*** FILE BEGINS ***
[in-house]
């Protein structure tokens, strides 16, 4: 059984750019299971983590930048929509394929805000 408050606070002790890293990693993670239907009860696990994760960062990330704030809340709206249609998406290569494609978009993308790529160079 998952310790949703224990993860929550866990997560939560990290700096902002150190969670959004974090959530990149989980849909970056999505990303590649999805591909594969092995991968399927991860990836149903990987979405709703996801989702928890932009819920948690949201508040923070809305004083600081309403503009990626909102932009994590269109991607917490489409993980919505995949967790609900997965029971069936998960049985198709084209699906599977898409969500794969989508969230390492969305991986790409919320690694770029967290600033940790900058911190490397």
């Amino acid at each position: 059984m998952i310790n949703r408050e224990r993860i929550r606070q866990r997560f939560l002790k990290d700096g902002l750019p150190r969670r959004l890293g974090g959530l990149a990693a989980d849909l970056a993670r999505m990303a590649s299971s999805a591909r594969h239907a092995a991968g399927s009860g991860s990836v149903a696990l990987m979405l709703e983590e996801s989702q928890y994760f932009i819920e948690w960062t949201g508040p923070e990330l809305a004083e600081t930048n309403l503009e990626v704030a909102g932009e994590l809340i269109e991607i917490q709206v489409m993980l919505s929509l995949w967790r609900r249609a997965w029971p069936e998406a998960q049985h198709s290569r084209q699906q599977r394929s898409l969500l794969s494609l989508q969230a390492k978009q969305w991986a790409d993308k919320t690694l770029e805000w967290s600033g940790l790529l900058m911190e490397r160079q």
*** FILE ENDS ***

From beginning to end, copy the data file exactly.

[in-house]
């Protein structure tokens, strides 16, 4: 059984750019299971983590930048929509394929805000 408050606070002790890293990693993670239907009860696990994760960062990330704030809340709206249609998406290569494609978009993308790529160079 998952310790949703224990993860929550866990997560939560990290700096902002150190969670959004974090959530990149989980849909970056999505990303590649999805591909594969092995991968399927991860990836149903990987979405709703996801989702928890932009819920948690949201508040923070809305004083600081309403503009990626909102932009994590269109991607917490489409993980919505995949967790609900997965029971069936998960049985198709084209699906599977898409969500794969989508969230390492969305991986790409919320690694770029967290600033940790900058911190490397």
């Amino acid at each position: 059984m998952i310790n949703r408050e224990r993860i929550r606070q866990r997560f939560l002790k990290d700096g902002l750019p150190r969670r959004l890293g974090g959530l990149a990693a989980d849909l970056a993670r999505m990303a590649s299971s999805a591909r594969h239907a092995a991968g399927s009860g991860s990836v149903a696990l990987m979405l709703e983590e996801s989702q928890y994760f932009i819920e948690w960062t949201g508040p923070e990330l809305a004083e600081t930048n309403l503009e990626v704030a909102g932009e994590l809340i269109e991607i917490q709206v489409m993980l919505s929509l995949w967790r609900r249609a997965w029971p069936e998406a998960q049985h198709s290569r084209q699906q599977r394929s898409l969500l794969s494609l989508q969230a390492k978009q969305w991986a790409d993308k919320t690694l770029e805000w967290s600033g940790l790529l900058m911190e490397r160079q």